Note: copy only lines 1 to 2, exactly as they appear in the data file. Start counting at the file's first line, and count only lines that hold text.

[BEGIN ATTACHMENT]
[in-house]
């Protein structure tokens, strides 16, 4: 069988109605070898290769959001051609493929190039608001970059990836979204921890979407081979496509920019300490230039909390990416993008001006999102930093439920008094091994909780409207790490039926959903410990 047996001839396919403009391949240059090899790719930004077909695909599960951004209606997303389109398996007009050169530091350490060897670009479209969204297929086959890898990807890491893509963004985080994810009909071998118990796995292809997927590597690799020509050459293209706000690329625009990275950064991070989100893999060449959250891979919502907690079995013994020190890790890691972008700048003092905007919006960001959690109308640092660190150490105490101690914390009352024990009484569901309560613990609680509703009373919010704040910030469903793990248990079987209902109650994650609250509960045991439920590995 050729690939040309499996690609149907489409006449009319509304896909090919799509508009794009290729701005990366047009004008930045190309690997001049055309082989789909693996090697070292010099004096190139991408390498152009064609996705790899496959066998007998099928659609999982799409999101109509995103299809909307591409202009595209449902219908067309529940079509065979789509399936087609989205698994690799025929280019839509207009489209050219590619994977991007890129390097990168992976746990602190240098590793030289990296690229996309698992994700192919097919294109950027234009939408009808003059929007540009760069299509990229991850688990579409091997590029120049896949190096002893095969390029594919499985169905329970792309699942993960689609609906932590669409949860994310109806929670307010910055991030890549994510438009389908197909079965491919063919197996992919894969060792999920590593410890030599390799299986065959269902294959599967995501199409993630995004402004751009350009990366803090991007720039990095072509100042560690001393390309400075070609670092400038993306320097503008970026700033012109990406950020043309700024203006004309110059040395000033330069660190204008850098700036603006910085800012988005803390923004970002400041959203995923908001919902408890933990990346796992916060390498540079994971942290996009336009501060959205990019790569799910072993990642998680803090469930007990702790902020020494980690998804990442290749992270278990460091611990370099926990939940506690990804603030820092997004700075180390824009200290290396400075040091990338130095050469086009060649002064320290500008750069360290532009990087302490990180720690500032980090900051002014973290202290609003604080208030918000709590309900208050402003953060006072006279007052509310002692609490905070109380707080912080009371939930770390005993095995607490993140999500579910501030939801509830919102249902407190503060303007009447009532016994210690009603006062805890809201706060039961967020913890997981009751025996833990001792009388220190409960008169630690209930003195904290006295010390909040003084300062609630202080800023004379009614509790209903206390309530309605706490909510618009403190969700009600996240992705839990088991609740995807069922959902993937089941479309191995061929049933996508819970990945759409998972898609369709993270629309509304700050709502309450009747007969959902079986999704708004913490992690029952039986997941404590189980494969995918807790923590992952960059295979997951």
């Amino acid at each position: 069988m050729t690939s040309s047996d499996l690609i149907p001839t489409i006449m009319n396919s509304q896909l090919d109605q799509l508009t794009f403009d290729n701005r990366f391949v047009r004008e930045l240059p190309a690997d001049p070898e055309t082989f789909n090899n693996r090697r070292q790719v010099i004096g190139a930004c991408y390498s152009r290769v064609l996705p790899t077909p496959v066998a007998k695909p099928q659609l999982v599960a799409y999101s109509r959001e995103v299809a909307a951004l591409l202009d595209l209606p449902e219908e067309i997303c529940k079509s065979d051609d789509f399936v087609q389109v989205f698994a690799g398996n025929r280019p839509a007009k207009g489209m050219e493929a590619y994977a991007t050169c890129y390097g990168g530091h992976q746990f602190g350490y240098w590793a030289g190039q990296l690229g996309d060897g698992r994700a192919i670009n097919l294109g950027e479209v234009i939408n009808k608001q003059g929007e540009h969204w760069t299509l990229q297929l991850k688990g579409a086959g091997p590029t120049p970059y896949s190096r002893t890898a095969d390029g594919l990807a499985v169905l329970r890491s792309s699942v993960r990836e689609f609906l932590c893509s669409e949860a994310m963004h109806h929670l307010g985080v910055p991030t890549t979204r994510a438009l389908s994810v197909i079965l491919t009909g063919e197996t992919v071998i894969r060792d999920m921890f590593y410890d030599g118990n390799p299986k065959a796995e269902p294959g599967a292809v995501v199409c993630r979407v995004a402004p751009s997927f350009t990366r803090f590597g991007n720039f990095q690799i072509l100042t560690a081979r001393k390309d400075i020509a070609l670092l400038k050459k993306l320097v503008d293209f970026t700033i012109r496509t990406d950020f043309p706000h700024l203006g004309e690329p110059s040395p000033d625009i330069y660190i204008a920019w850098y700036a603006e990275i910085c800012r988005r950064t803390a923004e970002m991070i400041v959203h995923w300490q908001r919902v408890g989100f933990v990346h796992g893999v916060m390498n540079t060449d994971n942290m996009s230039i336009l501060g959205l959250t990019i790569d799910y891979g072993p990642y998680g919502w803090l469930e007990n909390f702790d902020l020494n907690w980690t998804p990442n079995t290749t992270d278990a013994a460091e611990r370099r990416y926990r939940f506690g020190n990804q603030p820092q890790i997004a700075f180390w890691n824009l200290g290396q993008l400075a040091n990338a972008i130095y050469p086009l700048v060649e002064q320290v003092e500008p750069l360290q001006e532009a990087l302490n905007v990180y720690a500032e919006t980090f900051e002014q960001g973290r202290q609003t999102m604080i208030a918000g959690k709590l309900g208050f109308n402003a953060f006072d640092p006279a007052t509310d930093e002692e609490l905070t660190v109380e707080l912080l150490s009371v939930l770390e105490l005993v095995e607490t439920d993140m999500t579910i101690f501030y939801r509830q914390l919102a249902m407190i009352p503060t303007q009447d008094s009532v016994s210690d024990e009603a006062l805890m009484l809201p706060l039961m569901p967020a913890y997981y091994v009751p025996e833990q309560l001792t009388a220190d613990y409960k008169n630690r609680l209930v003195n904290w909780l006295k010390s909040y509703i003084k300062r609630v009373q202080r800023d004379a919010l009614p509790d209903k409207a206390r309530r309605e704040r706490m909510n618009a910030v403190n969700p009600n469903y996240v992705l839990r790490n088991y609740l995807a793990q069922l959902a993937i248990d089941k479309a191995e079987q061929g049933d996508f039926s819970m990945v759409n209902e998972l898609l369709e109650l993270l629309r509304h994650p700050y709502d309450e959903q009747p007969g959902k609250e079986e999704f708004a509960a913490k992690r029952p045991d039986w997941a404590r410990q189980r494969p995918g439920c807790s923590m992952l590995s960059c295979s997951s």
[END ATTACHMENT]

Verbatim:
[in-house]
């Protein structure tokens, strides 16, 4: 069988109605070898290769959001051609493929190039608001970059990836979204921890979407081979496509920019300490230039909390990416993008001006999102930093439920008094091994909780409207790490039926959903410990 047996001839396919403009391949240059090899790719930004077909695909599960951004209606997303389109398996007009050169530091350490060897670009479209969204297929086959890898990807890491893509963004985080994810009909071998118990796995292809997927590597690799020509050459293209706000690329625009990275950064991070989100893999060449959250891979919502907690079995013994020190890790890691972008700048003092905007919006960001959690109308640092660190150490105490101690914390009352024990009484569901309560613990609680509703009373919010704040910030469903793990248990079987209902109650994650609250509960045991439920590995 050729690939040309499996690609149907489409006449009319509304896909090919799509508009794009290729701005990366047009004008930045190309690997001049055309082989789909693996090697070292010099004096190139991408390498152009064609996705790899496959066998007998099928659609999982799409999101109509995103299809909307591409202009595209449902219908067309529940079509065979789509399936087609989205698994690799025929280019839509207009489209050219590619994977991007890129390097990168992976746990602190240098590793030289990296690229996309698992994700192919097919294109950027234009939408009808003059929007540009760069299509990229991850688990579409091997590029120049896949190096002893095969390029594919499985169905329970792309699942993960689609609906932590669409949860994310109806929670307010910055991030890549994510438009389908197909079965491919063919197996992919894969060792999920590593410890030599390799299986065959269902294959599967995501199409993630995004402004751009350009990366803090991007720039990095072509100042560690001393390309400075070609670092400038993306320097503008970026700033012109990406950020043309700024203006004309110059040395000033330069660190204008850098700036603006910085800012988005803390923004970002400041959203995923908001919902408890933990990346796992916060390498540079994971942290996009336009501060959205990019790569799910072993990642998680803090469930007990702790902020020494980690998804990442290749992270278990460091611990370099926990939940506690990804603030820092997004700075180390824009200290290396400075040091990338130095050469086009060649002064320290500008750069360290532009990087302490990180720690500032980090900051002014973290202290609003604080208030918000709590309900208050402003953060006072006279007052509310002692609490905070109380707080912080009371939930770390005993095995607490993140999500579910501030939801509830919102249902407190503060303007009447009532016994210690009603006062805890809201706060039961967020913890997981009751025996833990001792009388220190409960008169630690209930003195904290006295010390909040003084300062609630202080800023004379009614509790209903206390309530309605706490909510618009403190969700009600996240992705839990088991609740995807069922959902993937089941479309191995061929049933996508819970990945759409998972898609369709993270629309509304700050709502309450009747007969959902079986999704708004913490992690029952039986997941404590189980494969995918807790923590992952960059295979997951």